5 MBA Admissions Trends Over the Past Decade


Harvard Business School, Baker Library

This season, my colleagues at Fortuna Admissions and I celebrated our 10th anniversary of mentoring MBA candidates to achieve their business school dreams. Introspect on Fortuna’s Origin Story inspired us to reflect on the MBA admissions landscape and what has changed for business school applicants over the past decade

More importantly, how do these changing trends impact how candidates should approach their MBA applications today?

From fewer and shorter essays to greater gender parity and the rise of GRE testing (compared to GMAT), several trends in MBA admissions offer insight for today’s applicants. There have been major changes to the candidates and what sets them apart. How do these changes affect you? Here are five key trends to watch and what they mean to you.

  1. Fewer and shorter trials: less is more

Over the past decade, schools have gradually adjusted their essay question requirements, dramatically reducing not only the number of questions but also the word count. As Fortuna’s Matt Symonds said, “Schools have really honed in on what they’re looking for and they don’t expect the app to be a writing marathon.”

Take Harvard Business School: If you applied to HBS in 2012, you had to tackle no less than four essays totaling around 2,000 words. Today, HBS has a singular essay recently capped at 900 words. Ten years ago, Stanford MBA applicants had to answer four questions, while current GSB applicants only have two. MIT Sloan wins the “less is more” jump. From three essay questions with a total of 1,500 words in 2012, current MIT applicants submit a 300-word cover letter.

Fewer words and essays may seem easier to complete your business school application. Yet, as legendary author Mark Twain said, “I didn’t have time to write a short letter, so I wrote a long one instead.” Conveying a story that is both succinct and compelling takes discipline and skill. As we observe with our Fortuna clients, the ever-shrinking word count poses a formidable challenge in capturing everything you want to convey in MBA admissions.

Additionally, the best business schools are asking questions that aren’t as straightforward as they once were. You have to do a lot more self-introspection, asking yourself really valid but imposing questions such as: Who am I?, How did I get to where I am now?, and What is really important for me ?

  1. A more holistic and nuanced approach to assessment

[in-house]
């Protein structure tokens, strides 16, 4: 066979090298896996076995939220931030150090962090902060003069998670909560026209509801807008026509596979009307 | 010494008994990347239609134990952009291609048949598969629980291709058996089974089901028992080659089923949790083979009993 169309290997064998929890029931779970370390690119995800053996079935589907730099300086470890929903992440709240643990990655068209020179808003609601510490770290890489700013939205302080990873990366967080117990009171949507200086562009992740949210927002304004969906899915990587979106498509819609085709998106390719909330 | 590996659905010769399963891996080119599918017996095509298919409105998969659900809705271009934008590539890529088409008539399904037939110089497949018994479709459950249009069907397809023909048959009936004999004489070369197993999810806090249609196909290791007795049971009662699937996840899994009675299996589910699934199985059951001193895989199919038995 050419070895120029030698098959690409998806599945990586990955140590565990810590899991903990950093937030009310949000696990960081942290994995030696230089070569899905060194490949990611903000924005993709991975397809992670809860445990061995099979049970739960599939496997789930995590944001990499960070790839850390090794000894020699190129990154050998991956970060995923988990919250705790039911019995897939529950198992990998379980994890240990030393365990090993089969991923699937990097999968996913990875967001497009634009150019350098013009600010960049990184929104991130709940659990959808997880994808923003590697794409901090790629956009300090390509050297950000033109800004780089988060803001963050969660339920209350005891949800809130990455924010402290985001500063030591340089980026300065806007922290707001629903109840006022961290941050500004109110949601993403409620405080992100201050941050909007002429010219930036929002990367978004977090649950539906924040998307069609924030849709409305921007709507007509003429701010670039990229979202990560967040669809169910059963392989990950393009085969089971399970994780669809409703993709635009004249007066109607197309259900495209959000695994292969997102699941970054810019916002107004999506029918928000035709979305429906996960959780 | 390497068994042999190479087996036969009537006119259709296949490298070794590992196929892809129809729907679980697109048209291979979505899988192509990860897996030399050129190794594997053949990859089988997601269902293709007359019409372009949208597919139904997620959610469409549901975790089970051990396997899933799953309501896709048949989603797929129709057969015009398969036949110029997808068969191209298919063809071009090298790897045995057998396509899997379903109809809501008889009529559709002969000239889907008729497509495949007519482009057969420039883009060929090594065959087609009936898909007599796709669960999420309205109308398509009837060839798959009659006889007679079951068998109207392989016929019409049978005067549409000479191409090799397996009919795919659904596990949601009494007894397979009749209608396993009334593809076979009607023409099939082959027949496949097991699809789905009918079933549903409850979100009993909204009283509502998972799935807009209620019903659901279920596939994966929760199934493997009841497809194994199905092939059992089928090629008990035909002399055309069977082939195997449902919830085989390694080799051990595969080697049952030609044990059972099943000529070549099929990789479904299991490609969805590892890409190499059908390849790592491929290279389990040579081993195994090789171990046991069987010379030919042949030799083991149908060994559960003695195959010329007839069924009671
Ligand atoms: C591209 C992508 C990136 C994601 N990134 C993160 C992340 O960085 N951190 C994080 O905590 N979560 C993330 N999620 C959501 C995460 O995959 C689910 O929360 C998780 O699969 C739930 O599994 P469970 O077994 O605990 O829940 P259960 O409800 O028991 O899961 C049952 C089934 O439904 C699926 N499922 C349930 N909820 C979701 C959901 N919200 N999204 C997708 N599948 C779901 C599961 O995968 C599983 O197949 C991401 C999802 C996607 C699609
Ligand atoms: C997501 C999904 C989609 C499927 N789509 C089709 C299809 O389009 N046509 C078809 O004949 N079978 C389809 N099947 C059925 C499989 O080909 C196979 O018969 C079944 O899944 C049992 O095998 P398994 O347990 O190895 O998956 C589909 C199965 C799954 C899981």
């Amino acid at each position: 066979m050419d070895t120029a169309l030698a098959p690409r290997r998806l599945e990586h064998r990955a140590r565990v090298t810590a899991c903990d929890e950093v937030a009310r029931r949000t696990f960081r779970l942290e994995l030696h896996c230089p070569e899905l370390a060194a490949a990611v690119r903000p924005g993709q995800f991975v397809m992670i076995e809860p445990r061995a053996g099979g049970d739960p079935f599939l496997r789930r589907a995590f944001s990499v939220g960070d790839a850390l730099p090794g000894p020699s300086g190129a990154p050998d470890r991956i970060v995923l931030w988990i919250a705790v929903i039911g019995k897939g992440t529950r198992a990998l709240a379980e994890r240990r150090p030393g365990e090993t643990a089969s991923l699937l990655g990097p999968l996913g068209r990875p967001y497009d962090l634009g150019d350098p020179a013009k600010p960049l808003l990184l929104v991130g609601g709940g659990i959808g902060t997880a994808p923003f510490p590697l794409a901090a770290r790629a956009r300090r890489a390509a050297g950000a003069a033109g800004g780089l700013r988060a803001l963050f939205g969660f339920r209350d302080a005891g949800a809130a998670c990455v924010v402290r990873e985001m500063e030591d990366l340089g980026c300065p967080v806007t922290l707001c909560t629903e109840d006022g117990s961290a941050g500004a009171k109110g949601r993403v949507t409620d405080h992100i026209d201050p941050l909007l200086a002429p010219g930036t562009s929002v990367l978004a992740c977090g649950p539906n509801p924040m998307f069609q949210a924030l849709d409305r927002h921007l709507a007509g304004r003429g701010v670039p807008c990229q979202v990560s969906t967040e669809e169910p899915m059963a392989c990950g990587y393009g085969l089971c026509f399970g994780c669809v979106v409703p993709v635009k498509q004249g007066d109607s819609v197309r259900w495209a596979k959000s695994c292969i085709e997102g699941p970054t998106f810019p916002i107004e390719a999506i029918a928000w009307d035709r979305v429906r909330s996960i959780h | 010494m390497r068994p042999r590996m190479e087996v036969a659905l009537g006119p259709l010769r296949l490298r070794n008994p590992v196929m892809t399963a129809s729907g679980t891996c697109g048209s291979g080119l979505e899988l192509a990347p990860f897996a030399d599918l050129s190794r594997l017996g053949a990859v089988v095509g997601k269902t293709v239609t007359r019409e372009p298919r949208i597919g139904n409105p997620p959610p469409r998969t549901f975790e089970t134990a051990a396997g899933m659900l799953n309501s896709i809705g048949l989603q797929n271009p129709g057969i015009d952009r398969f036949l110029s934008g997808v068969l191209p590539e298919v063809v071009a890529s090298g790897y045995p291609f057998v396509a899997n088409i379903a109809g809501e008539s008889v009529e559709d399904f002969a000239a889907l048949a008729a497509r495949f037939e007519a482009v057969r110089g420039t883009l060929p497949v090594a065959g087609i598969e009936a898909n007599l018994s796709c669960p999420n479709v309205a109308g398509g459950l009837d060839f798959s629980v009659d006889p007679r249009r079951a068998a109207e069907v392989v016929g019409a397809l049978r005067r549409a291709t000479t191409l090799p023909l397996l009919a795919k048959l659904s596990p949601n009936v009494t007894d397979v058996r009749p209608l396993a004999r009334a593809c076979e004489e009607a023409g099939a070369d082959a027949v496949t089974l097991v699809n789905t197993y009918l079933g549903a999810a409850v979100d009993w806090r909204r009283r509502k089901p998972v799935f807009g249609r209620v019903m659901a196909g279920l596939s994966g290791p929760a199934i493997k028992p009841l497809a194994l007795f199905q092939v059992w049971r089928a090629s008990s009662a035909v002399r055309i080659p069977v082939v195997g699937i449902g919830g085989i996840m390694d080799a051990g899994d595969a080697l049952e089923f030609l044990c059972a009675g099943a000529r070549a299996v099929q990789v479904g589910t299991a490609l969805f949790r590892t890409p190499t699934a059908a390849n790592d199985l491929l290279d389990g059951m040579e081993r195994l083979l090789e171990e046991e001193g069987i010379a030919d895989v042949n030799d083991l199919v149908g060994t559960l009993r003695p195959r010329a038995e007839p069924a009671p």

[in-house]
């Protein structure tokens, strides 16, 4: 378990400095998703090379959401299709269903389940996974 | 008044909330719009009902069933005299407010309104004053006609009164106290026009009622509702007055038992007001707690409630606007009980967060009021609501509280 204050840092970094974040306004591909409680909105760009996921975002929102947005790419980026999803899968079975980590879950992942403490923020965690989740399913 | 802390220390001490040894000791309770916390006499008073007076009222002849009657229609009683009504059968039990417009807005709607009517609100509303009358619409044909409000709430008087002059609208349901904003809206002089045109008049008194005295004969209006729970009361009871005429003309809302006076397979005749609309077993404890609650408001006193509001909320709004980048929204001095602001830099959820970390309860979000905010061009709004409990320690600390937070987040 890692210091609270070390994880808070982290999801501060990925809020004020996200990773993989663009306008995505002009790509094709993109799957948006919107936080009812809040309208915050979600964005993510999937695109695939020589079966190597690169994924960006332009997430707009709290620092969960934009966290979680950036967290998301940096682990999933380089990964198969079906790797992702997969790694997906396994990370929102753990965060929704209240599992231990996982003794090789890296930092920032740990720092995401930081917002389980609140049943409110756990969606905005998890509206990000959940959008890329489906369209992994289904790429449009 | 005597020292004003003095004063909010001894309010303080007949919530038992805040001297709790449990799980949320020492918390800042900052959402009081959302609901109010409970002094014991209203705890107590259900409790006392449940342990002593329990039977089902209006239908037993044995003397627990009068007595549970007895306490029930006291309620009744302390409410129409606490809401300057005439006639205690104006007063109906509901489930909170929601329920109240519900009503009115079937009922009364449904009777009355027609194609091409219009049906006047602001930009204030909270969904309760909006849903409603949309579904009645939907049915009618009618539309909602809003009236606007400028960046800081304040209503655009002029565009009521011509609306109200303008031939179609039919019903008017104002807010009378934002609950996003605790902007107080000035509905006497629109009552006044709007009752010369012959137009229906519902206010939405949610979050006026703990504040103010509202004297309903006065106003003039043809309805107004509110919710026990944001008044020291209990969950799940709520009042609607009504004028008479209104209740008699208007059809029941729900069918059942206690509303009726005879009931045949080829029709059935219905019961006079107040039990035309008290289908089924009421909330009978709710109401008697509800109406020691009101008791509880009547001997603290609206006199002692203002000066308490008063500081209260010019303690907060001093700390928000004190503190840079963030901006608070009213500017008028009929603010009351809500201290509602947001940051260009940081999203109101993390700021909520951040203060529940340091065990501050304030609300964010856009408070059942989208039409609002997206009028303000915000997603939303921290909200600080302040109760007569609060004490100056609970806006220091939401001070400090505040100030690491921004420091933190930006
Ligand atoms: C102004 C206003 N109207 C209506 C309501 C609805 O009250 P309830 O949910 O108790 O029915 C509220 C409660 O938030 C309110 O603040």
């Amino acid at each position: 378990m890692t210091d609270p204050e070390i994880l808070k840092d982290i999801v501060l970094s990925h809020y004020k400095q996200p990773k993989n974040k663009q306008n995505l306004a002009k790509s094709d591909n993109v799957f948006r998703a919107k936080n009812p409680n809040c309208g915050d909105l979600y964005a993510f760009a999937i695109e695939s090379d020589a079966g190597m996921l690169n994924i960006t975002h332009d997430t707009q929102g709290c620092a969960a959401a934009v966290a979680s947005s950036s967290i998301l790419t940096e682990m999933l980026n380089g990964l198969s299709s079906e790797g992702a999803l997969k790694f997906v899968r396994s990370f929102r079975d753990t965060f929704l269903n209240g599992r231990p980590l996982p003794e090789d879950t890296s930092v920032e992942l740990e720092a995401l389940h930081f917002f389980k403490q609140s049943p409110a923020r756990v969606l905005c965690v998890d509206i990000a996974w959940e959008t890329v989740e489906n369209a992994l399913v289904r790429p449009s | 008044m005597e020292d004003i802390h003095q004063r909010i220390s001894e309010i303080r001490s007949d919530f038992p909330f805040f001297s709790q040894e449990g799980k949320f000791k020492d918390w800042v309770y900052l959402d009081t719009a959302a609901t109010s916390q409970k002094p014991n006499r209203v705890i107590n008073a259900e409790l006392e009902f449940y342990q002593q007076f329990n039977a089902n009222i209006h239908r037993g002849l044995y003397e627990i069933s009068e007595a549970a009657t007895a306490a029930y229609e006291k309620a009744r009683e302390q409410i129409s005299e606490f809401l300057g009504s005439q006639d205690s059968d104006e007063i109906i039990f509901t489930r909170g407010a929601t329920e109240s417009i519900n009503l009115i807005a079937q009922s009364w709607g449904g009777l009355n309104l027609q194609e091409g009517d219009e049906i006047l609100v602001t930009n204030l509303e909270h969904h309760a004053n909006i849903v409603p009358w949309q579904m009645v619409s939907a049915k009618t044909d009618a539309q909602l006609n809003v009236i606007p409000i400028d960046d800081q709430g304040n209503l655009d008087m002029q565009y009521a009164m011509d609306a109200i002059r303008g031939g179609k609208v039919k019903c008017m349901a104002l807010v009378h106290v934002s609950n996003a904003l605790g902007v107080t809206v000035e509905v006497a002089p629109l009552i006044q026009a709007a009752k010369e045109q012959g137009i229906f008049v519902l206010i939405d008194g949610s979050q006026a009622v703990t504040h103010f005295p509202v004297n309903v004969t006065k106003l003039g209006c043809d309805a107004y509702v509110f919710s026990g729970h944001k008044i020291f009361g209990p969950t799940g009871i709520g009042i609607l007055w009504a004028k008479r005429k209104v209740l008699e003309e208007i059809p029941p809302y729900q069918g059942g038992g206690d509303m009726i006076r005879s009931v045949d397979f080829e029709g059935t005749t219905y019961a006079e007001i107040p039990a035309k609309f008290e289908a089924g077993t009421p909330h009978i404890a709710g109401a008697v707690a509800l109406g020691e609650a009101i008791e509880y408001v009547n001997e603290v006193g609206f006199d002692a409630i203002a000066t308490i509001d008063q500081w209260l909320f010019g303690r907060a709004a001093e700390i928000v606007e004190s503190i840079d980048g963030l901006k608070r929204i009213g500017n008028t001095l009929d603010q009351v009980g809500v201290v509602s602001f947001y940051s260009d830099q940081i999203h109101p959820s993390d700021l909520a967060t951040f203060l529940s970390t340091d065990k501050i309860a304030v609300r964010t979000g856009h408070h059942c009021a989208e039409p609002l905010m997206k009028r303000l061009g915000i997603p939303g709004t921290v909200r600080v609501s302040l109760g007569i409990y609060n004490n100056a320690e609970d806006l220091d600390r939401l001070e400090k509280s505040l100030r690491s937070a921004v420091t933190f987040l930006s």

In 2012, the assessment of MBA candidates was largely based on fairly simple and comparable measures, including test scores and GPAs. While these standard metrics are still important, most schools place great emphasis on knowing more about who you really are beyond your track record of academic and professional excellence. What are your motivations, your life experiences, your guiding values? Admissions boards assess your emotional intelligence and capacity for change as much as your intellectual intelligence. Indeed, business education has evolved over the past decade and schools are conscious of their role in developing thoughtful and ethical leaders who will shape our world of tomorrow.

Ten years ago, for example, Harvard asked you to write about your career goals, accomplishments, setbacks, and why you wanted an MBA. Today, HBS asks an open and intimidating question: “What else would you like us to know as we review your application for the HBS MBA program”? As Karla Cohen of Fortuna, former Associate Director of HBS, notes, “HBS seeks passionate, principled individuals who have the potential to fulfill HBS’s mission of educating leaders who make a difference in the world.”

Indeed, business schools have developed more holistic and nuanced methods to assess candidates. From formal emotional intelligence assessments (Yale SOM Inter and Intrapersonal Skills Assessment) to letters of recommendation (NYU Stern EQ specific question) to key attributes (Dartmouth Tuck’s “niceness” criteria), to videos (Kellogg, LBS, INSEAD, and MIT), programs want to learn more about your character and interpersonal skills to predict your leadership potential and readiness for the MBA class. Berkeley Haas, for example, is explicit in assessing the program’s fit with the school’s culture and key tenets – Challenge the Status Quo, Trust Without Attitude, Students Always, and Beyond yourself.

  1. Slow but real progress on gender parity